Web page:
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Looking Back on Gro’s Predictions for 2023

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At the start of 2023, Gro put together a Watchlist with our predictions for seven major themes for agriculture in the year just ended. 

Today, Gro is looking back at our predictions for 2023 to see what we got right and where we missed the mark during a tumultuous year that saw challenges ranging from extreme drought to weather disruptions exacerbated by El Niño and countries implementing new export restrictions.  

Overall, Gro’s forecasts did exceedingly well — seven out of seven correct.  

Next week we will publish our Watchlist for 2024, with forecasts for food price inflation, core food staple supplies and prices, how El Niño will impact agriculture worldwide, and more in the year ahead.

Gro uses the data and our models in the platform to assess the principal factors that will determine the direction of agricultural markets and inventories and project what 2024 holds in store. 

Here’s Gro’s scorecard for our 2023 predictions: 

What We Got Right 

Food Price Inflation Will Moderate ✓

What we predicted: Price increases for some core food commodities — especially in the US — will ease, at least by the second half of the year.

What we’re seeing: Although protein prices continued to increase in 2023, other food staple prices — including grains, dairy, and fresh produce — did moderate, helping to reduce food price inflation in major economies. In the US, the Gro Food Price Index, part of our Custom Price Index Application, was down by 17% from a year earlier in May. The Index currently is down 4.8% year over year.  

However, food price inflation remains a major problem in countries that depend heavily on food imports and whose currencies have dropped in value against the US dollar. In Egypt, for example, food prices are up 130% since the start of 2020, when global food prices began to rise, according to Gro’s Agricultural Price Inflation Application. For Argentina, food prices have risen by nearly 1700% over that time period, including a sharp jump after the peso was devalued in December.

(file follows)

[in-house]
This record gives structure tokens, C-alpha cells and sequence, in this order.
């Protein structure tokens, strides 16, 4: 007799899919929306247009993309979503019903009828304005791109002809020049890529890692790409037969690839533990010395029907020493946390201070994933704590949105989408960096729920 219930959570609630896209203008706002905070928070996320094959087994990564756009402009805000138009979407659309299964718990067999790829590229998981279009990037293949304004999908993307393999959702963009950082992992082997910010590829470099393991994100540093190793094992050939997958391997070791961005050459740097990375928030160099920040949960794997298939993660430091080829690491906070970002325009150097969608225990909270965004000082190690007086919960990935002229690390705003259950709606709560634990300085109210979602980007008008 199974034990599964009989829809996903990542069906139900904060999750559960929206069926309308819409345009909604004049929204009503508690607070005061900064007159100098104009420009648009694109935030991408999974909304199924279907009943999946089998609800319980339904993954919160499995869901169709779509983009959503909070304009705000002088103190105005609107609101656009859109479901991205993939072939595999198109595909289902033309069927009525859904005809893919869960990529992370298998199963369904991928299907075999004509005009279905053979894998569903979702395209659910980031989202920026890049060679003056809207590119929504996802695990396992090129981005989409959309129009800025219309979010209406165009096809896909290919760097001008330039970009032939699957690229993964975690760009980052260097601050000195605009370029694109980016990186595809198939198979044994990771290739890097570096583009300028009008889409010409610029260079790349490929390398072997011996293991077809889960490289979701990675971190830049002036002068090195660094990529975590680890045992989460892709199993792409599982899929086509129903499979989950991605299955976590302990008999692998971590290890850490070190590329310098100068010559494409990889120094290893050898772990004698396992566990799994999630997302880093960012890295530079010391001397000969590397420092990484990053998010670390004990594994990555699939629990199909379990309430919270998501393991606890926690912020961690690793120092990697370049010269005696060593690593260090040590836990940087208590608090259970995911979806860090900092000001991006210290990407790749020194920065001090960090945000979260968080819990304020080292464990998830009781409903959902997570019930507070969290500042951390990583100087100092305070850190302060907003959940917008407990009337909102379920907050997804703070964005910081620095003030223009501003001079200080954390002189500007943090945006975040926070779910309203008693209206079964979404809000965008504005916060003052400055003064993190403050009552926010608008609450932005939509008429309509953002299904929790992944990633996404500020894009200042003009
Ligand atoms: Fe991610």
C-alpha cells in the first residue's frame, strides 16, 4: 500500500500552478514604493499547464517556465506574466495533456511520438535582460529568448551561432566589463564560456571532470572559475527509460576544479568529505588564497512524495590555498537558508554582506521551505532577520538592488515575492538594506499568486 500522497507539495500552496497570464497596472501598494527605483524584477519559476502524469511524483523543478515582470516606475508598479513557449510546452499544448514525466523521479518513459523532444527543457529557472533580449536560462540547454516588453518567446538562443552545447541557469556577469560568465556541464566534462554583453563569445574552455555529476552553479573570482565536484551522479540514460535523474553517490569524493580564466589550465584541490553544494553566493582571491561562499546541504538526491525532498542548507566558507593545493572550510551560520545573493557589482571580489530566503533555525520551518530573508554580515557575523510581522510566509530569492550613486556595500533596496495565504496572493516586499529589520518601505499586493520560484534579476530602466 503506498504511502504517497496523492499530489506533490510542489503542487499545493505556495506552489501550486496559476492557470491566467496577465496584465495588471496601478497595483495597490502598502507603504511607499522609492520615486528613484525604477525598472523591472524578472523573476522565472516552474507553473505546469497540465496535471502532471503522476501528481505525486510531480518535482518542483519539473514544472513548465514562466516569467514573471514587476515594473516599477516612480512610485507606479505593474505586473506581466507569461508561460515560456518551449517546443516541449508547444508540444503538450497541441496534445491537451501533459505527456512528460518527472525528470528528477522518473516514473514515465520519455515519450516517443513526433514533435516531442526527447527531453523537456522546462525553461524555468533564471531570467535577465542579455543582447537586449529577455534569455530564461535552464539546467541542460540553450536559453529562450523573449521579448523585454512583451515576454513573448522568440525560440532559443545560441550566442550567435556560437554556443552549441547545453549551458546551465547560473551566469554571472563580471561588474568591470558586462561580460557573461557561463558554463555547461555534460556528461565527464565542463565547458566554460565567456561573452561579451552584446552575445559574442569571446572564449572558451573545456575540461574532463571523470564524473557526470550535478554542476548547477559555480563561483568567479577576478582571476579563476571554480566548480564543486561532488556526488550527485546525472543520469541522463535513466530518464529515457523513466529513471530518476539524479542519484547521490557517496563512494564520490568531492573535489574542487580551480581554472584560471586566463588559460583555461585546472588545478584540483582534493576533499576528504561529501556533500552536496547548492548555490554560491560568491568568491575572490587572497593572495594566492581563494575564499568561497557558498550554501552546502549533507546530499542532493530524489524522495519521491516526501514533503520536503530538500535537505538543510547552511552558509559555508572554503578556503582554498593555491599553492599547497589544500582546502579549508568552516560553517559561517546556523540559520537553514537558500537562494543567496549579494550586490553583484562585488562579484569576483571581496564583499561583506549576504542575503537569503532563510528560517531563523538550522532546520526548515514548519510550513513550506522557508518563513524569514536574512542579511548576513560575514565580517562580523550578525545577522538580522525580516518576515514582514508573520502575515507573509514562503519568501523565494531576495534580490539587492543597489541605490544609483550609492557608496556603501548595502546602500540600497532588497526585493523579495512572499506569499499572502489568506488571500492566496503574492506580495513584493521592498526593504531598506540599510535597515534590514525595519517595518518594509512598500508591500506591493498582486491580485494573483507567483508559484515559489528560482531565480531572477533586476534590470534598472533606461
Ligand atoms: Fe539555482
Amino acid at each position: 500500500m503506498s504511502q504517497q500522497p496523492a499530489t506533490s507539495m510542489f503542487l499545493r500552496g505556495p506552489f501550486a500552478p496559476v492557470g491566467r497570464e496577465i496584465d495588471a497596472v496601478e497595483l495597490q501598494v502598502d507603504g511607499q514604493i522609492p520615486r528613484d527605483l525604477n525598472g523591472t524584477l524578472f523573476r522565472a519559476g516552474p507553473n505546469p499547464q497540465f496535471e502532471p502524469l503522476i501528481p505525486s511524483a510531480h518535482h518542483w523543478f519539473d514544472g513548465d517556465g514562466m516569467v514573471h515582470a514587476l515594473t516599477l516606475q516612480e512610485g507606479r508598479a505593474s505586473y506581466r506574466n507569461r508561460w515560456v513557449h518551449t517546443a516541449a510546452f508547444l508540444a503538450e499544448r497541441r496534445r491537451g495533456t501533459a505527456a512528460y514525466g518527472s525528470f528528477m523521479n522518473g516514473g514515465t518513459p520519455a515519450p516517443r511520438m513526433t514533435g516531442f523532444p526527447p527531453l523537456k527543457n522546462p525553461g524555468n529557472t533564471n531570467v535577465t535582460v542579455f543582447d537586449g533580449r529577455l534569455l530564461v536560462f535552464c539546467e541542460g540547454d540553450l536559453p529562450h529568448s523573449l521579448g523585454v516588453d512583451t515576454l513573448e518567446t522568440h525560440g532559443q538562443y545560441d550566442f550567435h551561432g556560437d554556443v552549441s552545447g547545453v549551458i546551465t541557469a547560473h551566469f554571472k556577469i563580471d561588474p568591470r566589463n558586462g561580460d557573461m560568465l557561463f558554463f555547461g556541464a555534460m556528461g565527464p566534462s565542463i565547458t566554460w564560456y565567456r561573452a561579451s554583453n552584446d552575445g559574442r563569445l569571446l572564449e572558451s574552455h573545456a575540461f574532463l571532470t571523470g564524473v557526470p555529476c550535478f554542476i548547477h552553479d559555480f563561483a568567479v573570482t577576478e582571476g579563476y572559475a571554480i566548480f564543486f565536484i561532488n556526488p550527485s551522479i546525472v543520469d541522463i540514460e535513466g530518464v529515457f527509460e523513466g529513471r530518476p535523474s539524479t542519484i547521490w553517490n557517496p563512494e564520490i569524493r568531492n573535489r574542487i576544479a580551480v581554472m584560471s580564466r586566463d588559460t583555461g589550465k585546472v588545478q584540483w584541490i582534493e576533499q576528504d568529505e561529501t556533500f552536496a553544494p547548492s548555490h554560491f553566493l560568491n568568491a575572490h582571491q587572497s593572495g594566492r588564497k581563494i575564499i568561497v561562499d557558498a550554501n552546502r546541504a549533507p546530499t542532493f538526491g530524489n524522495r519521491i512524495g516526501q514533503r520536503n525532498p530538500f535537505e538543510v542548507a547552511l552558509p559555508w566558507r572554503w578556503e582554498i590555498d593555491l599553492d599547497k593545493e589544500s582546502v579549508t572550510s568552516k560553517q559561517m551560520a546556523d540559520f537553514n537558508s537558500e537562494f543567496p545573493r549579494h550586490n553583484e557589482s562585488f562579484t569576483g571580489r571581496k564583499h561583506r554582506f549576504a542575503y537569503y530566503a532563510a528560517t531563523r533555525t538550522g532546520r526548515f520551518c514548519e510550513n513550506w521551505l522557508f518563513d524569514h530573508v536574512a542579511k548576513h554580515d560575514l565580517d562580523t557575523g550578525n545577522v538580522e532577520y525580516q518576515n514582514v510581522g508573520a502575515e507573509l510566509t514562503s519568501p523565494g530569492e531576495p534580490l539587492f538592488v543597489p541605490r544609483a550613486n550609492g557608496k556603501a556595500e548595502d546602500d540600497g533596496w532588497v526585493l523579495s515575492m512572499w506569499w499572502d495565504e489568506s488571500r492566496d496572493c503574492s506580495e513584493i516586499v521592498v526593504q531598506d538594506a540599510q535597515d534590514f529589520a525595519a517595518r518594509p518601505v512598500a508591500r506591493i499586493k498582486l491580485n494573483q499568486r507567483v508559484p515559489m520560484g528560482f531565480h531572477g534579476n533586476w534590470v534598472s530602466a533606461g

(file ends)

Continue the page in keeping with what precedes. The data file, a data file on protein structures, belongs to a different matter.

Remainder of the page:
Rising Chinese Imports Will Pressure Global Inventories ✓

What we predicted: China’s easing restrictions following the COVID-19 pandemic would result in an increase in import demand for grain, oilseeds, and protein, having a massive impact on global supplies.

What we’re seeing: Chinese imports soared in 2023, and are on track to reach record levels for soybeans and for wheat, following a poor harvest of the grain. That indeed has added pressure on global wheat supplies outside of China, which have fallen to a 15-year low as extreme temperatures and drought damaged crops around the world. However, a record soybean crop out of Brazil saved global soy supplies from tightening significantly.

Fuel vs. Food Competition Will Intensify ✓

What we predicted: US renewable diesel production doubled over the course of 2022, with nearly half of all US soybean oil going into making biofuels. That share will continue to increase as renewable diesel production grows, escalating the competition with food uses of the oilseeds.

What we’re seeing: Renewable diesel capacity in the US continued to expand in 2023, helping to drive up US soybean crush rates and boost soybean oil prices. While soyoil prices are currently down sharply from this time last year, prices are still among the highest in the past decade as biofuel demand for soybean oil is forecast to set yet another record in 2024.